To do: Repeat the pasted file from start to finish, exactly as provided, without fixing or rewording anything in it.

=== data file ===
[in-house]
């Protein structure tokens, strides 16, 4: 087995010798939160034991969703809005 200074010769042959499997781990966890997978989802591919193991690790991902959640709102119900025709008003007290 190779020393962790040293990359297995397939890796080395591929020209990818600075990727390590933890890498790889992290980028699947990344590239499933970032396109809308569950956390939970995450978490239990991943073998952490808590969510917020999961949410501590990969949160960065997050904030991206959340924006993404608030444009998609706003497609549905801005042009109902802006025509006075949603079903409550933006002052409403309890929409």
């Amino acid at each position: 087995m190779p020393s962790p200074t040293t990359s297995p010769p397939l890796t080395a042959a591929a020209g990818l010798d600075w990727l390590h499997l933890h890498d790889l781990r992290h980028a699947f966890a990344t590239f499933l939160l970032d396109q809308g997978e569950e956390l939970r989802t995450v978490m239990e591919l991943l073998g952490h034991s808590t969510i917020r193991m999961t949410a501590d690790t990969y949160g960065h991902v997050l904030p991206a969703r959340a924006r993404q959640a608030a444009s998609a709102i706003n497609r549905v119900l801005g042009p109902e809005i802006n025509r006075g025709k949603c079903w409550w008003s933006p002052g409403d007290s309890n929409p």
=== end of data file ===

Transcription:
[in-house]
């Protein structure tokens, strides 16, 4: 087995010798939160034991969703809005 200074010769042959499997781990966890997978989802591919193991690790991902959640709102119900025709008003007290 190779020393962790040293990359297995397939890796080395591929020209990818600075990727390590933890890498790889992290980028699947990344590239499933970032396109809308569950956390939970995450978490239990991943073998952490808590969510917020999961949410501590990969949160960065997050904030991206959340924006993404608030444009998609706003497609549905801005042009109902802006025509006075949603079903409550933006002052409403309890929409």
């Amino acid at each position: 087995m190779p020393s962790p200074t040293t990359s297995p010769p397939l890796t080395a042959a591929a020209g990818l010798d600075w990727l390590h499997l933890h890498d790889l781990r992290h980028a699947f966890a990344t590239f499933l939160l970032d396109q809308g997978e569950e956390l939970r989802t995450v978490m239990e591919l991943l073998g952490h034991s808590t969510i917020r193991m999961t949410a501590d690790t990969y949160g960065h991902v997050l904030p991206a969703r959340a924006r993404q959640a608030a444009s998609a709102i706003n497609r549905v119900l801005g042009p109902e809005i802006n025509r006075g025709k949603c079903w409550w008003s933006p002052g409403d007290s309890n929409p």